First things first
Is the Disbursement Acceleration Program constitutional? Legal hotshots such as former senator Joker Arroyo, Sen. Miriam Defensor-Santiago, and former Constitutional Commission member Joaquin Bernas, SJ, have all thundered forth against it. In their view, by pooling supposed savings from government agencies and realigning these to other projects and programs, Malacañang through its budget secretary is, in effect, bypassing the General Appropriations Act. Since the power of the purse is vested solely in Congress, juggling funds from one GAA-approved agency or project to something else that may not have the same budget authorization undermines that power, and allows Malacañang to usurp a function not granted it by the Constitution.
The hue and cry over the DAP’s legality has all but obscured other, more pressing concerns related to lawmakers’ misuse of the Priority Development Assistance Fund—which is a pity, because in terms of what is urgent and actionable at this point, the PDAF controversy should remain paramount in the public consciousness. This is not hair-splitting, or ignoring one alleged irregularity over another. This is recognizing that, in the hierarchy of issues and questions that the pork-barrel scam has spawned, the taint of wrongdoing in one is clearer and more damning at this point, and therefore deserves greater scrutiny and more immediate prosecution.
The DAP, in other words, is a question of law that can be settled with finality by a ruling from the Supreme Court. And it is well and good that petitions have been filed asking the high court to clarify the issue. But until the question is settled, the DAP remains a controversy only in the feigned ignorance of many lawmakers who are now said to be shocked to learn that their requested additional budget allotments had come from an unknown government funding mechanism—despite the budget department’s official announcement of the new funding program back in 2011.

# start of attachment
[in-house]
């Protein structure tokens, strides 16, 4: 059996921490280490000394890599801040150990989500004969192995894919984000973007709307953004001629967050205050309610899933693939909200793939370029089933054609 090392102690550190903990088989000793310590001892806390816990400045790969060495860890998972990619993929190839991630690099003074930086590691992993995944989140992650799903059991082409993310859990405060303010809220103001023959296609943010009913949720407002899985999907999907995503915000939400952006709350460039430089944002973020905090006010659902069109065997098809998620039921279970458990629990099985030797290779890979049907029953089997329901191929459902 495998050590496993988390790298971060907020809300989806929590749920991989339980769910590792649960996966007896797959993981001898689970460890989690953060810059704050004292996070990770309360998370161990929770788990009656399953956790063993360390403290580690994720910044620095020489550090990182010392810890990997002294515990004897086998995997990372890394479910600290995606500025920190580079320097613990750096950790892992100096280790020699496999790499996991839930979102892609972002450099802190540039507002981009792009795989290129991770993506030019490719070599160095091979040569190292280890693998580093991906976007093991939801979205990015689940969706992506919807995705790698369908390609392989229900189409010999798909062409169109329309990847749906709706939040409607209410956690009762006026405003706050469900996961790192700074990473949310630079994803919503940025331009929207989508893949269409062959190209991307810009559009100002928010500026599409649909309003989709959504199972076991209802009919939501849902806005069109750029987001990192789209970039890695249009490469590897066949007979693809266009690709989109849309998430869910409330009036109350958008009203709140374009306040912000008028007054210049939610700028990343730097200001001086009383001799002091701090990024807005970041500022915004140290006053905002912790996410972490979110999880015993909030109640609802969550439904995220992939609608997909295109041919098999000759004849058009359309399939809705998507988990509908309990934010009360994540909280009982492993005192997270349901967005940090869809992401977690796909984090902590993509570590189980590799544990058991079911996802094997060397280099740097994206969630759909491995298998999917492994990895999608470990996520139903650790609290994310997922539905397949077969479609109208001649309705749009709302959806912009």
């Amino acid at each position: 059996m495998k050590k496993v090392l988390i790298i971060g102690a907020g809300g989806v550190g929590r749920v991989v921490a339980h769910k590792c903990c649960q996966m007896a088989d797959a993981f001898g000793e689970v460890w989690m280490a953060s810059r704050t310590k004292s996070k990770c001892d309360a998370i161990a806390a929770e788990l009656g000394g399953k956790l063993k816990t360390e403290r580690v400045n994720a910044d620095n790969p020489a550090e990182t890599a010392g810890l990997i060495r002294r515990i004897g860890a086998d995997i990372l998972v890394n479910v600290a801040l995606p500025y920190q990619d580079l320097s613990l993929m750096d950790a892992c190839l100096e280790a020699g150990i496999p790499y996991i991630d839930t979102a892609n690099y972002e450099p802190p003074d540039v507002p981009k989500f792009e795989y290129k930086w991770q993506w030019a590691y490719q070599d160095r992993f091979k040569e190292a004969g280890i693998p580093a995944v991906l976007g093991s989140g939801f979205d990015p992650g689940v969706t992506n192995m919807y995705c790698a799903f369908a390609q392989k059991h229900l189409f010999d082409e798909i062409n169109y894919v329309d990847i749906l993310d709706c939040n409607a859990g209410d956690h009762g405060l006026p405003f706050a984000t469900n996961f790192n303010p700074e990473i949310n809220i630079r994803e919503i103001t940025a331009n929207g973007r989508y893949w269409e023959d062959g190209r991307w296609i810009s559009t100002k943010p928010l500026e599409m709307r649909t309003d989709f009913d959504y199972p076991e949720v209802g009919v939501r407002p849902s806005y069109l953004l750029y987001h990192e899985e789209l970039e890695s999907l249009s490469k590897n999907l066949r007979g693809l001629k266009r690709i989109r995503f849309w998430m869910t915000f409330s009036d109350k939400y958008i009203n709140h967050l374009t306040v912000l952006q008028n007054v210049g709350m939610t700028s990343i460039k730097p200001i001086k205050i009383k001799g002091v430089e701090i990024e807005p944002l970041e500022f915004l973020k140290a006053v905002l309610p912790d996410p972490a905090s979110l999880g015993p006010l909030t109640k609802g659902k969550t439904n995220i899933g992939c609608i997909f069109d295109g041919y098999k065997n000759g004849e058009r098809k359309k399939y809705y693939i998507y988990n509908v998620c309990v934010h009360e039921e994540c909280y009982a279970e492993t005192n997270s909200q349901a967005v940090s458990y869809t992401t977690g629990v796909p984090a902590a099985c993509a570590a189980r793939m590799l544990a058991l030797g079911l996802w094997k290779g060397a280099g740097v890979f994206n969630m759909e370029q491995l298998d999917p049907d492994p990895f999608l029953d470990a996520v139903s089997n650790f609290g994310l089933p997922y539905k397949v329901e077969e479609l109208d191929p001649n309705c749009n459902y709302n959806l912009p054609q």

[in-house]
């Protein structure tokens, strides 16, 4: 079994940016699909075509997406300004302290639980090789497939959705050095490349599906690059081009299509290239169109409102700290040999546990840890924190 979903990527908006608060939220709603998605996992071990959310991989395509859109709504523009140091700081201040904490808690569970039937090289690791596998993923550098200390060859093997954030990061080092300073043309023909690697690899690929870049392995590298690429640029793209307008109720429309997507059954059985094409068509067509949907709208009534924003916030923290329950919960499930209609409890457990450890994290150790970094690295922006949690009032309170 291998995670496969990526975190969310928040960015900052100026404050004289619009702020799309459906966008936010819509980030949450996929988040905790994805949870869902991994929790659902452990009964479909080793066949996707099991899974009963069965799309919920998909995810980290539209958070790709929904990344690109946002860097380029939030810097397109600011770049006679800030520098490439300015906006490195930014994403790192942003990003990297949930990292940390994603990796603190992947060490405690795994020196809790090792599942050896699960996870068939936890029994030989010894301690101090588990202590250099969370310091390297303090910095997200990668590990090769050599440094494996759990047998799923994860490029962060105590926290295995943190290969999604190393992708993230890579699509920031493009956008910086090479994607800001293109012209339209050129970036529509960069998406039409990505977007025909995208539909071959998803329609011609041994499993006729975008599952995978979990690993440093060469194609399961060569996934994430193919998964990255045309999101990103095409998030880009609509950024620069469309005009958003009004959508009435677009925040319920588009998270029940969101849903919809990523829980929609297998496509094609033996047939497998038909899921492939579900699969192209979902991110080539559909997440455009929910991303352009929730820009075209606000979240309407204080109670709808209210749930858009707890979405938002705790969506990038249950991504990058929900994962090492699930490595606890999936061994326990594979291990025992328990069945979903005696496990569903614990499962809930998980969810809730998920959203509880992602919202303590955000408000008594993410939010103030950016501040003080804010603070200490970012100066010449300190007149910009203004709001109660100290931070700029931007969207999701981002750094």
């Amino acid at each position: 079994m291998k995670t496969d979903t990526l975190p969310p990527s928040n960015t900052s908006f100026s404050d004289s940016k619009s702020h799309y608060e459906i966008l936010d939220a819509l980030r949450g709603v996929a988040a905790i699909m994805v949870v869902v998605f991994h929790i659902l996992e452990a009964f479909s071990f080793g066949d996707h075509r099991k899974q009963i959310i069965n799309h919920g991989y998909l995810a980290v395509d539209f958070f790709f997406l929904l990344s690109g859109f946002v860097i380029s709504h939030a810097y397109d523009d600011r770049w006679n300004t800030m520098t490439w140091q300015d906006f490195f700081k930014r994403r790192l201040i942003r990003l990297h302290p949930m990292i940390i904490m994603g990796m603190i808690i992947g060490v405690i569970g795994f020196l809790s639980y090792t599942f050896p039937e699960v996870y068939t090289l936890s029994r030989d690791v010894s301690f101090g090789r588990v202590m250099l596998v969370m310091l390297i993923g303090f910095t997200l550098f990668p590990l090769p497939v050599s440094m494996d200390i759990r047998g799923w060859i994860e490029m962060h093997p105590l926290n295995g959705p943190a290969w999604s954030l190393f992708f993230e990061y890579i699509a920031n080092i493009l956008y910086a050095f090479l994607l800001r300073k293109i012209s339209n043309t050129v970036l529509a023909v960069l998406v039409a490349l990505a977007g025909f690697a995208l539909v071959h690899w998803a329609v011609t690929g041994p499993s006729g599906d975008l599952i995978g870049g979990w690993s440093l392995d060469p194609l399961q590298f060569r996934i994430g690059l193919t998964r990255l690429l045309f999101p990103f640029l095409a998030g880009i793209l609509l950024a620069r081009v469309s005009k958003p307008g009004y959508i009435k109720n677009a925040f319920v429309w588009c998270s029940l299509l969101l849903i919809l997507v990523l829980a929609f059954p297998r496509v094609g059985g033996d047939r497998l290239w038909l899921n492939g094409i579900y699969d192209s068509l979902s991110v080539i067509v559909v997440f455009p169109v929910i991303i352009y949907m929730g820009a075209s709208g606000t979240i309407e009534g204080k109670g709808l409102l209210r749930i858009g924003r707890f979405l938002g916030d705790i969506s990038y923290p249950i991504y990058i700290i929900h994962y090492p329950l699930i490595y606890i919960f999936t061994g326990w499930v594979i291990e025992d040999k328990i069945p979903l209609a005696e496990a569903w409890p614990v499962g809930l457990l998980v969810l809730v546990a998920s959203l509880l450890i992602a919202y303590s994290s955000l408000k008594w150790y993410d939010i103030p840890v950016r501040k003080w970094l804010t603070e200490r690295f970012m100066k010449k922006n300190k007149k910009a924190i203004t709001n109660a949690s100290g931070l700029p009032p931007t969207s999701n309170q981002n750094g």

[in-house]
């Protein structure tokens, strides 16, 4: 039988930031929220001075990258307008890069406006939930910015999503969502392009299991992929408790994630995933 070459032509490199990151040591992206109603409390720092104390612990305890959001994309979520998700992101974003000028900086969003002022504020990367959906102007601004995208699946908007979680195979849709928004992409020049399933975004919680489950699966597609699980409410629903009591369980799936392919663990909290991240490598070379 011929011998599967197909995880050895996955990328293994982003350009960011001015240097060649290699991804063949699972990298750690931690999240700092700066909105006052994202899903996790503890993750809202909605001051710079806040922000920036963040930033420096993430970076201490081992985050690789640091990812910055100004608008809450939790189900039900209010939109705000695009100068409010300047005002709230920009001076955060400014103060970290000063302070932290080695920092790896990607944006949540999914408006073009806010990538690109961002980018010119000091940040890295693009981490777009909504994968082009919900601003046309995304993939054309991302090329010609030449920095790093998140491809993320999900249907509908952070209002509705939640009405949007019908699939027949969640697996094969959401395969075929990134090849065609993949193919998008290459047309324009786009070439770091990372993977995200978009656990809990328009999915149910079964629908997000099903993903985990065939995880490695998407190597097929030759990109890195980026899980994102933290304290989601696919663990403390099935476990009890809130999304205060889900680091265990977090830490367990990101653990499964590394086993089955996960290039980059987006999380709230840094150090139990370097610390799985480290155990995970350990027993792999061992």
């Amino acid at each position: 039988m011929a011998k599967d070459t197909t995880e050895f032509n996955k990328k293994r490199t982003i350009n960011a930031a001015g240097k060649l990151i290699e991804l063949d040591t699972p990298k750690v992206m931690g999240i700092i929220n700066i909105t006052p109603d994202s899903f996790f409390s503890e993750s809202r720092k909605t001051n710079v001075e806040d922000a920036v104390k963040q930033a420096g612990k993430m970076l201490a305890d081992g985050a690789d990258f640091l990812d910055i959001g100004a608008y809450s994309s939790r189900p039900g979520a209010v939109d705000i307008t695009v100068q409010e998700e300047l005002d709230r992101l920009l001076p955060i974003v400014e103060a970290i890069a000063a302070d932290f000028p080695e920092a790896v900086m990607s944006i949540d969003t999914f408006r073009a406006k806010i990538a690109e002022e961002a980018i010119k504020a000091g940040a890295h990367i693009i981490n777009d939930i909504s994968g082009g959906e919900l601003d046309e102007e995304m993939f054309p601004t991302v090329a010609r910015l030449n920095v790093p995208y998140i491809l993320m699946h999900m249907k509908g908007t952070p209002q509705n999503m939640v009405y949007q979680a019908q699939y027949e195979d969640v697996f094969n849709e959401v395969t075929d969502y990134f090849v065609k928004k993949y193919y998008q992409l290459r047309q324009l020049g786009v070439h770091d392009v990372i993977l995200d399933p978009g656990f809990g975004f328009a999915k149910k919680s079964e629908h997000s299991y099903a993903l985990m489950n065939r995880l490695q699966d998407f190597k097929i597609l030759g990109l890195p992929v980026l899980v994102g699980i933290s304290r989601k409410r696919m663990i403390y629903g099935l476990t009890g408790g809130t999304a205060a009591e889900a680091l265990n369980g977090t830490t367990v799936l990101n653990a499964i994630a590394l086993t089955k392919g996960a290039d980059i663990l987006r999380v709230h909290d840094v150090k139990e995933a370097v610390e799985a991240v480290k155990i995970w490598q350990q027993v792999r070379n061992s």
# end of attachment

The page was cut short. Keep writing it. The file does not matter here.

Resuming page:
That supposed ignorance begs the question: If lawmakers knew from the start their set PDAF allocations—P200 million for senators, P70 million for congressmen—and then they ask for additional funds on top of that, where did they think the money would come from? Before the DAP exploded and quickly became just another dubious acronym in the public mind, none of them bothered to ask where Malacañang was getting the funds that they were only too happy to receive for their pet projects.
Distinctions are important. As in the case of the PDAF, mere receipt of pork-barrel funds is not, by itself, an act of irregularity, or else that would damn everyone, including the leftist party-list groups that also received PDAF disbursements over the years, until the fund’s misuse by some so stank that these organizations turned around and became its fiercest denouncers—barely acknowledging now that they had also benefited from it. The abuse of public funds—not their mere receipt—is what should be front and center of the discussion. And that is why it is imperative that the spotlight not be hijacked by sidebar issues such as the DAP, and swung away from the likes of Senators Juan Ponce Enrile, Jinggoy Estrada, and Bong Revilla.
Lest we forget, these lawmakers are implicated not only by whistle-blower testimony but also by official documents, in what appears to be the massive misappropriation of their PDAF. Their names have appeared consistently in every mention of the pork-barrel scam—from the affidavits of Benhur Luy et al. to the Commission on Audit report. Interestingly, the DAP disbursements, while under question as to their legal basis, have so far escaped the taint of the wholesale theft associated with the PDAF—except, again, in the case of Estrada and Revilla, and two more senators this time, Ferdinand Marcos Jr. and Vicente Sotto III.
Documents show that the four requested an extra P100 million each for themselves, then sought to have the funds—assigned to the Department of Agrarian Reform under the DAP—channeled to projects under the National Livelihood Development Corp. Napoles’ bogus NGOs then received the money to implement the so-called projects, on the basis of the lawmakers’ nomination of the NGOs.
First things first. Let the Supreme Court settle the issue of the DAP’s constitutionality. In the meantime, the public must not be distracted from pursuing accountability from those already implicated by prima facie evidence in the plunder of the PDAF.